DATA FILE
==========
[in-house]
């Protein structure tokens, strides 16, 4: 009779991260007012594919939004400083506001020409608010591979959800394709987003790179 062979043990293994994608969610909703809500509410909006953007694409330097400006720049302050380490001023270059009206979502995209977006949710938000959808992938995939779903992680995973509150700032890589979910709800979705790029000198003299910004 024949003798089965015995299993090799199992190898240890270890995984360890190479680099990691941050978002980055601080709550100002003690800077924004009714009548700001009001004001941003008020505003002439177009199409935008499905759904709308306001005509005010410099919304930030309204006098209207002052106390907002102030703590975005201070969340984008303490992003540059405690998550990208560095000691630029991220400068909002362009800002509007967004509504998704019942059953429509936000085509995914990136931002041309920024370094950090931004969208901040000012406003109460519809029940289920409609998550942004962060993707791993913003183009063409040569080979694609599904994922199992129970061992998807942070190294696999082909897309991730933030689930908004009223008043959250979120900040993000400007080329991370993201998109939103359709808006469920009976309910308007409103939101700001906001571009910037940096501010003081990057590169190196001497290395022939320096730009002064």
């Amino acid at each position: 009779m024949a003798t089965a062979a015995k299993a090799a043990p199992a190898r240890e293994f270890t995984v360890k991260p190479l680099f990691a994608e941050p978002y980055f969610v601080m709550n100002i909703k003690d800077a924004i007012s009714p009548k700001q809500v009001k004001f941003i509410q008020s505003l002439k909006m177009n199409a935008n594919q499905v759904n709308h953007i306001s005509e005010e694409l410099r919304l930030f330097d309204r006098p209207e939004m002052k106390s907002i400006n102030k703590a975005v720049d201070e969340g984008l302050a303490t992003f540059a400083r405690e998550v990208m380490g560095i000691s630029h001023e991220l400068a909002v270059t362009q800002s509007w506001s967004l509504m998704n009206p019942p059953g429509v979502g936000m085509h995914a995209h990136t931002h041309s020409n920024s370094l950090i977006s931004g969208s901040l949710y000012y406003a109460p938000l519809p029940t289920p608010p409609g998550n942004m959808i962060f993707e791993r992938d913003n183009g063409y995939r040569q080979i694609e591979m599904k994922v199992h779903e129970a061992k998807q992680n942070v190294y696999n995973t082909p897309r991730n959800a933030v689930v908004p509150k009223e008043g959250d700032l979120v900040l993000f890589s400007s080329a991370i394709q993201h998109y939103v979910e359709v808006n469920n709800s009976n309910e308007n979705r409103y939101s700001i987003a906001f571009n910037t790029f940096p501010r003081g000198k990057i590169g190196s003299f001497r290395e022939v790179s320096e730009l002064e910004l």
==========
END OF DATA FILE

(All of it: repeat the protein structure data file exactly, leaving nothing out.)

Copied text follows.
[in-house]
């Protein structure tokens, strides 16, 4: 009779991260007012594919939004400083506001020409608010591979959800394709987003790179 062979043990293994994608969610909703809500509410909006953007694409330097400006720049302050380490001023270059009206979502995209977006949710938000959808992938995939779903992680995973509150700032890589979910709800979705790029000198003299910004 024949003798089965015995299993090799199992190898240890270890995984360890190479680099990691941050978002980055601080709550100002003690800077924004009714009548700001009001004001941003008020505003002439177009199409935008499905759904709308306001005509005010410099919304930030309204006098209207002052106390907002102030703590975005201070969340984008303490992003540059405690998550990208560095000691630029991220400068909002362009800002509007967004509504998704019942059953429509936000085509995914990136931002041309920024370094950090931004969208901040000012406003109460519809029940289920409609998550942004962060993707791993913003183009063409040569080979694609599904994922199992129970061992998807942070190294696999082909897309991730933030689930908004009223008043959250979120900040993000400007080329991370993201998109939103359709808006469920009976309910308007409103939101700001906001571009910037940096501010003081990057590169190196001497290395022939320096730009002064």
């Amino acid at each position: 009779m024949a003798t089965a062979a015995k299993a090799a043990p199992a190898r240890e293994f270890t995984v360890k991260p190479l680099f990691a994608e941050p978002y980055f969610v601080m709550n100002i909703k003690d800077a924004i007012s009714p009548k700001q809500v009001k004001f941003i509410q008020s505003l002439k909006m177009n199409a935008n594919q499905v759904n709308h953007i306001s005509e005010e694409l410099r919304l930030f330097d309204r006098p209207e939004m002052k106390s907002i400006n102030k703590a975005v720049d201070e969340g984008l302050a303490t992003f540059a400083r405690e998550v990208m380490g560095i000691s630029h001023e991220l400068a909002v270059t362009q800002s509007w506001s967004l509504m998704n009206p019942p059953g429509v979502g936000m085509h995914a995209h990136t931002h041309s020409n920024s370094l950090i977006s931004g969208s901040l949710y000012y406003a109460p938000l519809p029940t289920p608010p409609g998550n942004m959808i962060f993707e791993r992938d913003n183009g063409y995939r040569q080979i694609e591979m599904k994922v199992h779903e129970a061992k998807q992680n942070v190294y696999n995973t082909p897309r991730n959800a933030v689930v908004p509150k009223e008043g959250d700032l979120v900040l993000f890589s400007s080329a991370i394709q993201h998109y939103v979910e359709v808006n469920n709800s009976n309910e308007n979705r409103y939101s700001i987003a906001f571009n910037t790029f940096p501010r003081g000198k990057i590169g190196s003299f001497r290395e022939v790179s320096e730009l002064e910004l």